By Ozgur Taskaya, CMO, 2.7 billion gamers globally in 2020, a figure that is expected to rise to over 3 billion by 2023; currently, there are over 46 million gamers in the UK alone.
In such a booming market, a game’s popularity can soar overnight. Take the hugely popular Wordle game, which went from 90 daily players to 2 million in just two months, prompting the New York Times to purchase it for a seven-figure sum in a bid to attract more digital subscribers. Clearly, with their enormous reach, games are increasingly becoming a medium for audience expansion.
The breadth of the industry and its overall growth can disguise some of the even-faster growing but more specialised, genres of gaming. A relatively new form of gaming called ‘play-to-earn’ is one such area that is taking off.
It Pays to Learn About Play-to-Earn
In play-to-earn gaming, that combines DeFi and gaming, players are rewarded for their gameplay with non-fungible tokens (NFTs) and/or cryptocurrency through blockchain technology. Often, players complete in-game quests and earn digital items such as weapons that will bolster their progress.
Created by Sky Mavis, Axie Infinity is by far the most popular play-to-earn game, in which players purchase cute monsters, or “Axies”, to deploy in battles. Users are rewarded with SLPs (“smooth love potions”), which they can sell to other players to make money or to breed more Axies. Users can also earn AXS (Axie Infinity Shards) tokens that allow them to buy digital goods and assets.
However, players must make an upfront purchase of three Axies to begin their journey, which is the case in a number of other similar play-to-earn games. They must also trade their earned tokens with new users so that those players can create their own NFTs, meaning the play-to-earn business model relies on a constant influx of new players to maintain it.
This isn’t sustainable long-term, therefore game providers must find ways of diversifying their revenue streams if they are to continue with this innovative format. The answer in these play-to-earn games could be to utilize ads and share the revenue with the players.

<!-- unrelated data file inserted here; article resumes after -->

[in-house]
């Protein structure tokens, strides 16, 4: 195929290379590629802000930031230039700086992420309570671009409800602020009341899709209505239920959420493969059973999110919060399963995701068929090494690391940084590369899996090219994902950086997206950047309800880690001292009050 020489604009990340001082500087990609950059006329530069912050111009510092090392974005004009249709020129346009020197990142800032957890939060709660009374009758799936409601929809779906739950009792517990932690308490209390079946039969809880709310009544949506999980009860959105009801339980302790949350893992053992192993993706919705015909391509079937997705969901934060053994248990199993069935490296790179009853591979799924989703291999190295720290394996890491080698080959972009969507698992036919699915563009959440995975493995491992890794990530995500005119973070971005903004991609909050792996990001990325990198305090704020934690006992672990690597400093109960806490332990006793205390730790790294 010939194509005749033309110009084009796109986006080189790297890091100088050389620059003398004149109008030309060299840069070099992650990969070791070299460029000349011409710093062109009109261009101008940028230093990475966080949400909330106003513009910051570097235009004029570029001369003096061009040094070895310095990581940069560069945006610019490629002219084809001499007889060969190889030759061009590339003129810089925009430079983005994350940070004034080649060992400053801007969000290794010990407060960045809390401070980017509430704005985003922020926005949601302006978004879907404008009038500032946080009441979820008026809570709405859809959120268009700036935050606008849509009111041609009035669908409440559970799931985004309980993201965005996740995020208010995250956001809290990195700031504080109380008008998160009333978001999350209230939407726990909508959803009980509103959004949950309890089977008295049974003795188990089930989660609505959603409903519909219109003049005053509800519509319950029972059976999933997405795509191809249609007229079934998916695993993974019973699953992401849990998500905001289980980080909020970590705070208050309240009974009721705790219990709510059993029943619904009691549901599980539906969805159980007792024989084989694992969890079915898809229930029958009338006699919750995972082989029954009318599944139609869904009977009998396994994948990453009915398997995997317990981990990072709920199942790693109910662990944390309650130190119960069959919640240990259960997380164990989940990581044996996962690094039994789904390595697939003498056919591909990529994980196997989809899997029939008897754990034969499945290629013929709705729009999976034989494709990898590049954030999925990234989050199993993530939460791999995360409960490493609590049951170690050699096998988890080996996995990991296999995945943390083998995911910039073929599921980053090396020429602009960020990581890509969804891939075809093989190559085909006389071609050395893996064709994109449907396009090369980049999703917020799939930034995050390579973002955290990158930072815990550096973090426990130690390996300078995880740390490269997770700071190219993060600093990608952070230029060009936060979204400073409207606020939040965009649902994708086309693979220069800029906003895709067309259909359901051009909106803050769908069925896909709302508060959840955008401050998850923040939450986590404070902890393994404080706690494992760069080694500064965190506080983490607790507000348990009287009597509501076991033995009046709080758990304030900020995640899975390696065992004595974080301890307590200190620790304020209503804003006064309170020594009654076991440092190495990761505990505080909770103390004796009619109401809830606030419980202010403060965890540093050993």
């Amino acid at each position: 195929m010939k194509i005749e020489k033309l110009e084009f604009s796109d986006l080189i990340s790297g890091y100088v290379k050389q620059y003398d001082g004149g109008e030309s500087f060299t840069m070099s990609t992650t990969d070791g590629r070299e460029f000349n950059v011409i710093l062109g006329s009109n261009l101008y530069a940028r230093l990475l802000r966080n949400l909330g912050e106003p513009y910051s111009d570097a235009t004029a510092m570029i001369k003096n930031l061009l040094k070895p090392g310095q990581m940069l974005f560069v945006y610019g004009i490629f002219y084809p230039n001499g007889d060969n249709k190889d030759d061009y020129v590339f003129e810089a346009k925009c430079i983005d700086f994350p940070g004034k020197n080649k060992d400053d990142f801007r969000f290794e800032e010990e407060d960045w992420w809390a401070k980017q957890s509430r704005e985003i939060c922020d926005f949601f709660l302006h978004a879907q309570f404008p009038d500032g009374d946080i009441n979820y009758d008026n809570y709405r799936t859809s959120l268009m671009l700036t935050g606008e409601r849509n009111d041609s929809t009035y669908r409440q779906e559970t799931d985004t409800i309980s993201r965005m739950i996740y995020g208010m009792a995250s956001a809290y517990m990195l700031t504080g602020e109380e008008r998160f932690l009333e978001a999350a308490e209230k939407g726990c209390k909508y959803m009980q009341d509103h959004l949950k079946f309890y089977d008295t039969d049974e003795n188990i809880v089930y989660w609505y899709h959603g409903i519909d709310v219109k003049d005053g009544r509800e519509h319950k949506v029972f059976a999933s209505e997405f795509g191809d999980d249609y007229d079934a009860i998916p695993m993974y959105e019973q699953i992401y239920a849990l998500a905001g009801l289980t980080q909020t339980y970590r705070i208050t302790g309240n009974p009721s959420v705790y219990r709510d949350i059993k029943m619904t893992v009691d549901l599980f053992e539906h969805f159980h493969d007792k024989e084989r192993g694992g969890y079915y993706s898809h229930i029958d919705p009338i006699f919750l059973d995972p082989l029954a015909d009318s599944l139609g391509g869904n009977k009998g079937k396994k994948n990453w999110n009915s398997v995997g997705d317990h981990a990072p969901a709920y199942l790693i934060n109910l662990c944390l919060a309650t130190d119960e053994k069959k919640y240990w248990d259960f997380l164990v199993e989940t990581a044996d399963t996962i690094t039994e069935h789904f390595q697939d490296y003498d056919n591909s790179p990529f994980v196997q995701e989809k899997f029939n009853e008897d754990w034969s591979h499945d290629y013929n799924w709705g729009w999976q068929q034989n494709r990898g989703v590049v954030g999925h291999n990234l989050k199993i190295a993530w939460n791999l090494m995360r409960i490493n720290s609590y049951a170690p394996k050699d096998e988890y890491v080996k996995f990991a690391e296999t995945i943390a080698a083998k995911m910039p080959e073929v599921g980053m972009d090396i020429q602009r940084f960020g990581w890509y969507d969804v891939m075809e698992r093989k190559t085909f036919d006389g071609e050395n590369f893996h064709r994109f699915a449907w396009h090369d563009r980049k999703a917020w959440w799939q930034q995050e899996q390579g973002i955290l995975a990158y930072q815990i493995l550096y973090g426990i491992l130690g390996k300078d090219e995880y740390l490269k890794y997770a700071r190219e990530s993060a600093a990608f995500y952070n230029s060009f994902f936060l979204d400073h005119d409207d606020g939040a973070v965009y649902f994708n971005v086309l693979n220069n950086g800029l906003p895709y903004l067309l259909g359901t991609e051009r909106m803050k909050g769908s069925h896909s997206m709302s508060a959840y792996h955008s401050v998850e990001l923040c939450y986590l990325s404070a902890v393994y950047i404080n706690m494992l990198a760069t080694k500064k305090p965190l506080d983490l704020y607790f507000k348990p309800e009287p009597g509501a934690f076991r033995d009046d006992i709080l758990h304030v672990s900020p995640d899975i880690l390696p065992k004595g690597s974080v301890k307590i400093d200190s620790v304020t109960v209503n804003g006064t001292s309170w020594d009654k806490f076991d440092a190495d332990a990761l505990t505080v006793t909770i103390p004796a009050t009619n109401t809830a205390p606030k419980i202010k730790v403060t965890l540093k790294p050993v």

Advertisers Must Branch Out
It’s not just play-to-earn game companies that need to switch things up. Brands are in a challenging position when it comes to advertising, thanks to the tech giants’ privacy updates. Google’s replacement of FloC with Topics and the subsequent removal of cross-app tracking on Android will significantly impact ad targeting and campaign insights. Meta has already estimated that Apple’s App Tracking Transparency (ATT) will negatively impact its sales by $10 billion this year due to ad targeting limitations.
The unreliability of tech giants is being compounded by the diminishing audience numbers on these platforms. Meta lost users for the first time in its history in the final months of 2021, causing its shares to plummet 20%. Gaming offers brands fresh inventory that will help them to stay relevant and connect with key and fast-growing audiences. In the UK, 92% of young people played video games in 2021, so brands hoping to engage this coveted cohort should look no further.
A Win-Win for Both Sides
Gaming companies have the vast addressable audiences that brands need and they themselves can benefit from the monetization opportunities advertisers offer. Especially blockchain gaming companies which need to reward its users with tokens that can be converted into real cash. Brands should take advantage of the huge player base of play-to-earn games: Axie Infinity boasts over one million players daily.
Demonstrating the huge marketing potential within play-to-earn gaming, Warner Music Group recently partnered with blockchain gaming developer Splinterlands, which operates the eponymous trading card game. The partnership will see Warner’s artists create their own play-to-earn games, allowing them to promote their personal brands and music to the vast audiences within this rapidly expanding market. This deal is the first of its kind but it shows the unmissable opportunities within this field and other big brands are sure to follow suit.
As the play-to-earn market continues to thrive, the inventory opportunities for marketers will continue to grow; those most ready to seize them could reap huge rewards. Brands may even take this further and, like Warner, decide to build their own games to fully harness the enormous reach potential of play-to-earn. Despite the challenges posed by privacy regulations and tech giants’ becoming less viable, it certainly isn’t game over for marketers seeking scale.